Here’s a look at our houses for sale from Jan 1999 to today. Please note that the MLS has a problem with its data sharing feeds, and if I pull this same info in a month, some of the numbers (not just this month) will likely change.

Inventory 1999 - Oct 2023 for single family homes in Santa Clara County

 

Inventory Averages:

  • Inventory Oct 1999 through October 2022 (only Octobers, 24 months) = 2640.  Inventory was bloated during the Great Recession, so that’s not representative of “normal”.
  • If we consider just 2013 – Oct 2022 (10 Octobers), which I think is much more typical, the average inventory is 1403.5
  • The current inventory level is 57% of the last 10 years and 30% of the last 24 years (not including 2023 in the averages).

The lack of inventory is causing a lack of sales, layoffs in various real estate related industries, and pretty much economically challenging for Realtors, lenders, title and escrow people, inspectors, stagers, photographers, and anyone else involved in the buying and selling of homes.

We have a supply and demand imbalance, with demand outpacing supply but available homes for sale low.

Why is inventory so low?  What is causing the shortage?

Next, let’s consider the root causes of the problem, and which ones may not be ongoing.
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Listing syndication matters to buyers and sellers

Listing syndication - you may be missing 15 percent or more if that is all you're seeingListing syndication matters to buyers and sellers, even if they don’t know it!

What is listing syndication?

Listing syndication refers to the distribution of listings of homes for sale to other websites from the multiple listing service or MLS. The information about the home is input into the MLS for members online, and also for those visiting the MLS directly as guests or those receiving email updates from that system. When it’s sent further, say to Realtor.com for example, that’s syndication.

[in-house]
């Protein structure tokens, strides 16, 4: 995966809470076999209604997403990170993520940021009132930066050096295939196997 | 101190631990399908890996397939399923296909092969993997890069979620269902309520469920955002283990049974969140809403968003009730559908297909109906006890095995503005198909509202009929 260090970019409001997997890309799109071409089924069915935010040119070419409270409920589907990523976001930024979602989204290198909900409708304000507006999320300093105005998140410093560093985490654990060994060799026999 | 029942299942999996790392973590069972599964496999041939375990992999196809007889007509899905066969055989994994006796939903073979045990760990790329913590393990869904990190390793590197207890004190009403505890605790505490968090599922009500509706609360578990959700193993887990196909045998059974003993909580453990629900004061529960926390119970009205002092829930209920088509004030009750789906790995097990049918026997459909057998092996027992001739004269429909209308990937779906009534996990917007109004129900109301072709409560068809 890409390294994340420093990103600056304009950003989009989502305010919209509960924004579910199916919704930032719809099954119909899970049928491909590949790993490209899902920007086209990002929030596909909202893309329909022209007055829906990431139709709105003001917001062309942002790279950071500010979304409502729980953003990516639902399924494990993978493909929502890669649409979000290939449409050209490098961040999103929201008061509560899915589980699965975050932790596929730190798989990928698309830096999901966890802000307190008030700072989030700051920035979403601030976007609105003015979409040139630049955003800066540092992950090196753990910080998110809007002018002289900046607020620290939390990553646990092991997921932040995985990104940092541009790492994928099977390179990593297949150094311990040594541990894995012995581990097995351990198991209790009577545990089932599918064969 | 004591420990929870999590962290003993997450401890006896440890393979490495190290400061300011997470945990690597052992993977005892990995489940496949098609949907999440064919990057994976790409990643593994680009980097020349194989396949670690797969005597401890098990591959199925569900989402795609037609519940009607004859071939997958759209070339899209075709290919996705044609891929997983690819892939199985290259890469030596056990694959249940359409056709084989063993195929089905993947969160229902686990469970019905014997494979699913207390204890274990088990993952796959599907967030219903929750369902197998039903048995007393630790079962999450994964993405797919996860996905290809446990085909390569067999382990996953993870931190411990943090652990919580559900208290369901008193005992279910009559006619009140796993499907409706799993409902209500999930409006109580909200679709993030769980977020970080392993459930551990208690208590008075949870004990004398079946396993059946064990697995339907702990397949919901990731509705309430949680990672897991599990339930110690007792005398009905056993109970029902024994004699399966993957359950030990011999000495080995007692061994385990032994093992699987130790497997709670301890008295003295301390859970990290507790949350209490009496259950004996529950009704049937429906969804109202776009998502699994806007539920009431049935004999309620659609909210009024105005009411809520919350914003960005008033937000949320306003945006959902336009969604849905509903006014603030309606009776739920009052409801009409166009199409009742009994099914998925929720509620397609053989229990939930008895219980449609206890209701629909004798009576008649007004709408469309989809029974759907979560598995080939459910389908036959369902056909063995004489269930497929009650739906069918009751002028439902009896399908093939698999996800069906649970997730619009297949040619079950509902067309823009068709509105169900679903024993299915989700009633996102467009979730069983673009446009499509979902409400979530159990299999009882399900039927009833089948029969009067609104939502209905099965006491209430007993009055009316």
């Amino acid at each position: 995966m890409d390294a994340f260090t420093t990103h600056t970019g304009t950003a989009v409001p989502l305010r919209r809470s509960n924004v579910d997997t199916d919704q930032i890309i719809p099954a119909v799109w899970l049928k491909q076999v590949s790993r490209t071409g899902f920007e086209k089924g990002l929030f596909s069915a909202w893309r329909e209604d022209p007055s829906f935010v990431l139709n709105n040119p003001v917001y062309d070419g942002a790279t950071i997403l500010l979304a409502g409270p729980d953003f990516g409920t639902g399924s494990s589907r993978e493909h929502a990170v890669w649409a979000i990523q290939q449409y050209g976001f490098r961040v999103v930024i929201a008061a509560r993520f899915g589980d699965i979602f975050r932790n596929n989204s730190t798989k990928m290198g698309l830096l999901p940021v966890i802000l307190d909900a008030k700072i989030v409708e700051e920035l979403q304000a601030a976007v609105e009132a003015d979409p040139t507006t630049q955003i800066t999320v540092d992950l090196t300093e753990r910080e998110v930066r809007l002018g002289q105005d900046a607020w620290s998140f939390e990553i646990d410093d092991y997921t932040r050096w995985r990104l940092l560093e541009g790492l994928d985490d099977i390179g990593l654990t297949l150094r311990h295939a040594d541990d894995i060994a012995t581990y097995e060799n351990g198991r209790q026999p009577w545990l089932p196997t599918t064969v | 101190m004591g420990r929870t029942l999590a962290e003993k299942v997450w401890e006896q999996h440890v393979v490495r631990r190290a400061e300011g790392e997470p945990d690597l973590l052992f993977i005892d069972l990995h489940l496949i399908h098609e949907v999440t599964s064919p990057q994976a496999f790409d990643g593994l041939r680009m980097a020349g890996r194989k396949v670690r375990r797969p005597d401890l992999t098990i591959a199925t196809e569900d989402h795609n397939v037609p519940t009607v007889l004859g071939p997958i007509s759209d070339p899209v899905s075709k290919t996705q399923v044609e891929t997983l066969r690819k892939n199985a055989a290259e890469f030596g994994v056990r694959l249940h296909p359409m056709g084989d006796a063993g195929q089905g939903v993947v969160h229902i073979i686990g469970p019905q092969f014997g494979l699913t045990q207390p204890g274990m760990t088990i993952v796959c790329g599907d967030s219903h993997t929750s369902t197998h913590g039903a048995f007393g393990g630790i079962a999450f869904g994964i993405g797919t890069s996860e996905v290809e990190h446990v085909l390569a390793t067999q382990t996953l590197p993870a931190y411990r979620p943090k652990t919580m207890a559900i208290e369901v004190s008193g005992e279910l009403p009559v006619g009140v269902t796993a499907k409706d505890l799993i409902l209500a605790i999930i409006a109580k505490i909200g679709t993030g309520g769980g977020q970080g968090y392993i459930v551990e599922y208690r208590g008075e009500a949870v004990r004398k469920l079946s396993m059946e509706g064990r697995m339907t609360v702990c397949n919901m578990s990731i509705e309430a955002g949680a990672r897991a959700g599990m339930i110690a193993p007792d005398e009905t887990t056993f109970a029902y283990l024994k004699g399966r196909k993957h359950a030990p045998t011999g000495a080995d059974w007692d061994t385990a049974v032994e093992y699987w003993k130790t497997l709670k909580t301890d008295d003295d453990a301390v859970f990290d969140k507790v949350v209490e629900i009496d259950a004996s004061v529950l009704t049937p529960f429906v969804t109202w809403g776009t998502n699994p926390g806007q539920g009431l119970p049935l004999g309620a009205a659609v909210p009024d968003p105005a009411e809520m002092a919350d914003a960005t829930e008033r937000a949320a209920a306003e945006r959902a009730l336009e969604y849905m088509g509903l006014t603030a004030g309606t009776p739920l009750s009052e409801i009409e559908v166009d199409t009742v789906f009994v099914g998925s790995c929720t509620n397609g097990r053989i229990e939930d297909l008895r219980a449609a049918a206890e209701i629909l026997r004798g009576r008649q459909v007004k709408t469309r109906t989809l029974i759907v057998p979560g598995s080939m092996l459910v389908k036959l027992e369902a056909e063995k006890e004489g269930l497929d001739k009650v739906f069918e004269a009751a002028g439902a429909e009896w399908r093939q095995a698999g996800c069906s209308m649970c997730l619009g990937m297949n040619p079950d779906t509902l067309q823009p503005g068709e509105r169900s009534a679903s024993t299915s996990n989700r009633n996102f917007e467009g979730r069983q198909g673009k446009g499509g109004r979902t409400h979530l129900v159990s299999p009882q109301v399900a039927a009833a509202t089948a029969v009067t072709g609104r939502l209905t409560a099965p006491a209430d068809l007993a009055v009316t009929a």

Put more simply, listing syndication is distributing and displaying listings online.

Today most listings can be found on real estate web portals large and small, including real estate agents’ own websites (we have it, too). On real estate agent websites, that is accomplished through either an IDX feed (Internet Data Exchange) or VOW (Virtual Office Website). The main difference between IDX and VOW is that with the VOW more can be displayed, but it’s behind a login / password wall. The IDX feed shows information without having to register.

 

 

Why it matters for home sellers

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When will Silicon Valley housing inventory begin to rise again?

The inventory of available homes to buy is painfully low throughout San Jose, Santa Clara County, and Silicon Valley. When will inventory begin to rise again? I’m getting this question from many of my home buyer clients right now.

When can we expect inventory to increase?

There are seasonal patterns which become clear with a few images. Here’s a view of San Jose’s real estate listings inventory over the last few years: it gives a good idea of how far out of balance the supply and demand formula is.  The amount of housing supply normally is lowest in December and January, and it usually begins to increase after the SuperBowl or by the middle of February.